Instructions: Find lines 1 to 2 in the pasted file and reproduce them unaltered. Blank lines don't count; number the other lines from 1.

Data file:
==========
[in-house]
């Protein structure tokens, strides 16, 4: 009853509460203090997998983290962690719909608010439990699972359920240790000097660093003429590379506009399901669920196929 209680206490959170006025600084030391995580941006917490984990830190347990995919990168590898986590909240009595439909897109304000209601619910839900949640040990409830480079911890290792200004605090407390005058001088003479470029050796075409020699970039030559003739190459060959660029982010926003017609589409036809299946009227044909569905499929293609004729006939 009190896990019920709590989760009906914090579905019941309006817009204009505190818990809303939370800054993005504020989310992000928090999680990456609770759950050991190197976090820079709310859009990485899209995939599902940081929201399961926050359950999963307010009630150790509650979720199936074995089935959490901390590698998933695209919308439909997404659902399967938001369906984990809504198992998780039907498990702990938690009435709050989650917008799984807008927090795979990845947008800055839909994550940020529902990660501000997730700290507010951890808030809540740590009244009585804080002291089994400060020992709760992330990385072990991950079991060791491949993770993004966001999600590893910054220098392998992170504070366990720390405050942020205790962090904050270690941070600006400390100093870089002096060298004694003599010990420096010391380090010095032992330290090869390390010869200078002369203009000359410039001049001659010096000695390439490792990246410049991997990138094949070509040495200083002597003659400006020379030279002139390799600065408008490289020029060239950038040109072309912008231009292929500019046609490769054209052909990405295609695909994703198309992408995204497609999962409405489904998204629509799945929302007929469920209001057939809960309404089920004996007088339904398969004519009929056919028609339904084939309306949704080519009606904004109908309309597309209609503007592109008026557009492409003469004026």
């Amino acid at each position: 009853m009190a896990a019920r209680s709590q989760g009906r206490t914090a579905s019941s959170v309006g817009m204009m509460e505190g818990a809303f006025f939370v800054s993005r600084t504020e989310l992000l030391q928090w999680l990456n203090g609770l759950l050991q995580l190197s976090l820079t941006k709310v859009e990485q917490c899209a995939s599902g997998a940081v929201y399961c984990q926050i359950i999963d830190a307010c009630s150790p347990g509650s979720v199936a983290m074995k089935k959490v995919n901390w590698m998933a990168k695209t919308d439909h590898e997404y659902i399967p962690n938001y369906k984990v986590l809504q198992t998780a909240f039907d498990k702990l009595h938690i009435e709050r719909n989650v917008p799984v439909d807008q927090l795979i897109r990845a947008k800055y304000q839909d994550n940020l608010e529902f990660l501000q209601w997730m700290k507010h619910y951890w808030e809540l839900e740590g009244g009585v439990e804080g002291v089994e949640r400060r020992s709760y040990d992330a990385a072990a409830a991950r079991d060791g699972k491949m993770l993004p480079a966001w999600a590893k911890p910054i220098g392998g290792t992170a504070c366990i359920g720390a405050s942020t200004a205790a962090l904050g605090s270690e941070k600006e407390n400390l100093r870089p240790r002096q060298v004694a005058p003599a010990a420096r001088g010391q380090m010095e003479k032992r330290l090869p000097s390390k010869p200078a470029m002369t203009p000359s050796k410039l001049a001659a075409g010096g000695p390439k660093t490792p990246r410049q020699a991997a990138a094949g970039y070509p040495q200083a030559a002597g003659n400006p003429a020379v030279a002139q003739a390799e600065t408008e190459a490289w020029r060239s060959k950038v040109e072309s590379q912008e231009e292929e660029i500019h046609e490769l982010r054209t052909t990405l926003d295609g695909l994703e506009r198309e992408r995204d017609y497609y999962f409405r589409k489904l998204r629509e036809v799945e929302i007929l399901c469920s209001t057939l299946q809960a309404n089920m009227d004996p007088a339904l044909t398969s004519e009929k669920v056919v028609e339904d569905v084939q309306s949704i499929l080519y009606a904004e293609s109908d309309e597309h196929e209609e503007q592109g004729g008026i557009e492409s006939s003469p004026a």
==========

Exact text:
[in-house]
């Protein structure tokens, strides 16, 4: 009853509460203090997998983290962690719909608010439990699972359920240790000097660093003429590379506009399901669920196929 209680206490959170006025600084030391995580941006917490984990830190347990995919990168590898986590909240009595439909897109304000209601619910839900949640040990409830480079911890290792200004605090407390005058001088003479470029050796075409020699970039030559003739190459060959660029982010926003017609589409036809299946009227044909569905499929293609004729006939 009190896990019920709590989760009906914090579905019941309006817009204009505190818990809303939370800054993005504020989310992000928090999680990456609770759950050991190197976090820079709310859009990485899209995939599902940081929201399961926050359950999963307010009630150790509650979720199936074995089935959490901390590698998933695209919308439909997404659902399967938001369906984990809504198992998780039907498990702990938690009435709050989650917008799984807008927090795979990845947008800055839909994550940020529902990660501000997730700290507010951890808030809540740590009244009585804080002291089994400060020992709760992330990385072990991950079991060791491949993770993004966001999600590893910054220098392998992170504070366990720390405050942020205790962090904050270690941070600006400390100093870089002096060298004694003599010990420096010391380090010095032992330290090869390390010869200078002369203009000359410039001049001659010096000695390439490792990246410049991997990138094949070509040495200083002597003659400006020379030279002139390799600065408008490289020029060239950038040109072309912008231009292929500019046609490769054209052909990405295609695909994703198309992408995204497609999962409405489904998204629509799945929302007929469920209001057939809960309404089920004996007088339904398969004519009929056919028609339904084939309306949704080519009606904004109908309309597309209609503007592109008026557009492409003469004026």